Unique Vocabulary

A central claim of our church is that we have the restored gospel of Jesus Christ. Gary explained that this phrase is not well understood by those outside our faith. They equate the word restore as something you do to an old car or a piece of old furniture. He suggested that a better phrase to use would be: “We claim to be the re-established Christian Church.” I like that. It is simpler and easier to understand.

He even broke it down for us into three bite-sized pieces: 1) Christ organized a church. 2) Men changed it and 3) It has been brought back. Amazingly, 84 percent of Americans have had exposure to our church, yet only 14 percent can tell you that this is our main differentiating claim from other Christian churches. While people may not agree with our claim, we want and need them to understand it.

Meaning of Gospel

They can then decide for themselves how they will respond to that claim. But if they never get the real message, how can they make a legitimate choice? Naturally, some people will reject the gospel truth once it has been presented to them. And that’s another word that we use differently from the rest of Christianity. To us, the gospel means more than the words of Matthew, Mark, Luke, John, Peter and Paul.

Most Mormons equate gospel to mean the overarching plan of happiness that was presented in our pre-earth life. We have come to see the gospel as more than just a theology, but as a way of life, and that it encompasses all truth that we embrace. But in reality, the gospel is the good news of the doctrine of Christ, that all will be resurrected and that we can be forgiven of sins through repentance and ordinances.

Higher Education

That’s why we can say that the fullness of the gospel is contained in the Book of Mormon even though there are many additional doctrines we believe that are only found outside the Book or Mormon. In fact, some within our church have gone so far as to claim that obtaining a degree of higher education is a part of the gospel. Does that mean that early saints and prophets without a B.A. degree are not saved?

Of course not; that would be a ridiculous example. While we believe in continuing education and encourage our members to get all the education we can, an advanced degree is not a requirement for entrance into the kingdom of heaven. A high school diploma is not required. There is no requirement for any type of certified education to meet God’s conditions to enter into his kingdom; only obedience to his laws.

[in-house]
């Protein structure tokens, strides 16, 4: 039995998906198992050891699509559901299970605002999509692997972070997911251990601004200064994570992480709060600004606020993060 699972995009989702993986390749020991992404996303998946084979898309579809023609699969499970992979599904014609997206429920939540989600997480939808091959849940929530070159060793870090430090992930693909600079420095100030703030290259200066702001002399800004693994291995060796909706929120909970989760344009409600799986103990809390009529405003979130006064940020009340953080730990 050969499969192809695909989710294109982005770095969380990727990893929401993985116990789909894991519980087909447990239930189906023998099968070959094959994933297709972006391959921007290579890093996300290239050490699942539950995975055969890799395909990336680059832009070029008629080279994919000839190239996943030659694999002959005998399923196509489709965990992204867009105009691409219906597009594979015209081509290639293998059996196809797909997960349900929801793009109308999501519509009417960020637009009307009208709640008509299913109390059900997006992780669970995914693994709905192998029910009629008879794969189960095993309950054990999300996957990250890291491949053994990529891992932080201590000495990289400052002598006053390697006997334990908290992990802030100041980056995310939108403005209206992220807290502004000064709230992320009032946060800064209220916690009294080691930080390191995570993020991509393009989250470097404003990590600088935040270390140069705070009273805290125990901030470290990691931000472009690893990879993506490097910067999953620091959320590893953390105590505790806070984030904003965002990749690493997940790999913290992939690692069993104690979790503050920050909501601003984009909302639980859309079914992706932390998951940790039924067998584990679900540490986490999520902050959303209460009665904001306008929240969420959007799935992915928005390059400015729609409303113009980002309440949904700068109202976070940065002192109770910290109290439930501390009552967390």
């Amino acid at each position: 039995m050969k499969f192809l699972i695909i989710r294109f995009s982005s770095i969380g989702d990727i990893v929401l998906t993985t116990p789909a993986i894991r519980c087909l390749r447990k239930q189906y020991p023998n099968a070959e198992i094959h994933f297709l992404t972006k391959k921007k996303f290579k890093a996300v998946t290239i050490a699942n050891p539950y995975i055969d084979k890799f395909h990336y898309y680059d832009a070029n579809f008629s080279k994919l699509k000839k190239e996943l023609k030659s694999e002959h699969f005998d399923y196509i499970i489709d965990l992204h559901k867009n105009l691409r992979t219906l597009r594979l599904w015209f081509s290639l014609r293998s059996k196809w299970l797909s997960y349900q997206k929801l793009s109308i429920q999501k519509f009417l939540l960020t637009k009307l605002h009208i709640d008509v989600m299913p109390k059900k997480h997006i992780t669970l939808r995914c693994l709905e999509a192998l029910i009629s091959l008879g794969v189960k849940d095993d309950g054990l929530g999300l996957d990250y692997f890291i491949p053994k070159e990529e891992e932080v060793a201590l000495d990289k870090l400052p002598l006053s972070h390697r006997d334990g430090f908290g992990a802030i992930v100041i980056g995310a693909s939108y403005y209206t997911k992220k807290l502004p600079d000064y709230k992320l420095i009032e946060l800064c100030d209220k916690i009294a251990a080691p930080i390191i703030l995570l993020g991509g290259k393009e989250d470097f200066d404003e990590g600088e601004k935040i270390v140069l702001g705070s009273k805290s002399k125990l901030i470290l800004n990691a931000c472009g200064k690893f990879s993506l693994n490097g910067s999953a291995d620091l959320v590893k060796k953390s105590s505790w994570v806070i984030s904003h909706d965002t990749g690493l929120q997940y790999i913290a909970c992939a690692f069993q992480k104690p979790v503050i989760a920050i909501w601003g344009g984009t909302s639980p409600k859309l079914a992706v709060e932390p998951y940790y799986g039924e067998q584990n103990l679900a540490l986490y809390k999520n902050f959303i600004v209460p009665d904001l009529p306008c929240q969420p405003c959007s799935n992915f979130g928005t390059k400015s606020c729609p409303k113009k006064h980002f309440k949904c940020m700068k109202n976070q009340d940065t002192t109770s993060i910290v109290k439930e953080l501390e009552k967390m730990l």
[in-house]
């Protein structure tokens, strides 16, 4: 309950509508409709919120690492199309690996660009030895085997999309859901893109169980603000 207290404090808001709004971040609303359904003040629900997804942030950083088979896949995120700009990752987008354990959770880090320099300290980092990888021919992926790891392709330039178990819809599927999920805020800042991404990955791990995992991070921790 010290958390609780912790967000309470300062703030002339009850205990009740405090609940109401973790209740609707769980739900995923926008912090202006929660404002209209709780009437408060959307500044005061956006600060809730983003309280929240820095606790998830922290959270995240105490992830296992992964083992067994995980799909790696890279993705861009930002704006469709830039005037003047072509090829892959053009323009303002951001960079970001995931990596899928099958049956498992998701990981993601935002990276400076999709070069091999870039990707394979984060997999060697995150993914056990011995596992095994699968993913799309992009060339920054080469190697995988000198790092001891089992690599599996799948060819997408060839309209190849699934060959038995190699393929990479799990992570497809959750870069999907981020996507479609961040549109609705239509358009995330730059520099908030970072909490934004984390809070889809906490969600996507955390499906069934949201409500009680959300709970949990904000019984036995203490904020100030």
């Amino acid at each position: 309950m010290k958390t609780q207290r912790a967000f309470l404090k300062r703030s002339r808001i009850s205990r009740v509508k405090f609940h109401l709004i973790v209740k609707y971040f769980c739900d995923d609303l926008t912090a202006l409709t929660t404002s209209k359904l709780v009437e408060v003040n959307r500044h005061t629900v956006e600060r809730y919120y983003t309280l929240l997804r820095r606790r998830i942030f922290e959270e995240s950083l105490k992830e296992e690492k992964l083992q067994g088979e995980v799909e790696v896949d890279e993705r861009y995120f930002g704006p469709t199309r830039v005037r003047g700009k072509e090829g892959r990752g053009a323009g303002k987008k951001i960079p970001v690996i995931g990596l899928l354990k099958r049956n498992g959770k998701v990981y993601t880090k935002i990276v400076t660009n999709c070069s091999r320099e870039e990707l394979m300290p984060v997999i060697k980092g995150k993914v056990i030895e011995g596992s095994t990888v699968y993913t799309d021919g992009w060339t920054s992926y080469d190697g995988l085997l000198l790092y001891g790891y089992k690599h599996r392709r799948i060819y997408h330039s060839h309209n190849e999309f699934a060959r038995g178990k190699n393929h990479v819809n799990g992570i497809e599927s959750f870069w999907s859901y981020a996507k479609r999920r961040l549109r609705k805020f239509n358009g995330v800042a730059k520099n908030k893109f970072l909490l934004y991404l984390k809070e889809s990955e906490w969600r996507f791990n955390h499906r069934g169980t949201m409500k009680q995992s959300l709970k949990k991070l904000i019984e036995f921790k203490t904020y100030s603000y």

Mormon Scholars Testify

In our Mormon culture, besides placing great emphasis on education, we also hold those who have received advanced degrees and yet remained faithful in very high esteem. Dr. Lawrence has shared his testimony in greater detail on the website, Mormon Scholars Testify, which was created by another visitor to our stake, Dr. Daniel C. Petersen, speaking about BYU’s involvement in the Dead Sea scrolls.

My fellow blogger Steve Faux introduced me to the site a few years back when he was asked to share his thoughts and feelings about being a believing Mormon who teaches evolution at the University level. I have watched participation grow over the years until there are now more than 200 testimonies recorded there. Compare that to twenty being promoted on the opposing site Ex-Mormon scholars testify.

Opposition in All Things

One of our fundamental doctrines is that we believe there must be opposition in all things. I love the Internet for the very reason that it allows us to see the very best and the very worst of the extremes on just about any issue. I’m not a scholar and will probably never have an advanced degree, but I have come to appreciate both sides of the debate on controversial subjects I have written about over the years.

I can judge for myself when someone is presenting the truth in a distorted manner because I have been counseled over the years to study things out and come to my own conclusions about the truth of an issue. Some things can never be proven and will have to wait until the next life to determine who is right and who is wrong. That’s one of the purposes of life – to exercise faith and choose what we believe.

Choose What We Believe

I recommend you read the testimonies of Dr. Lawrence, Dr. Petersen, S. Faux and any others that you may recognize. They come from a variety of disciplines such as the Arts, Business, Management, Accounting, History, Religion, Social Science, Language, Literature, Law, Medicine, Psychology, Philosophy, Science, Mathematics and Engineering. Yes, Mormons believe in the value of education.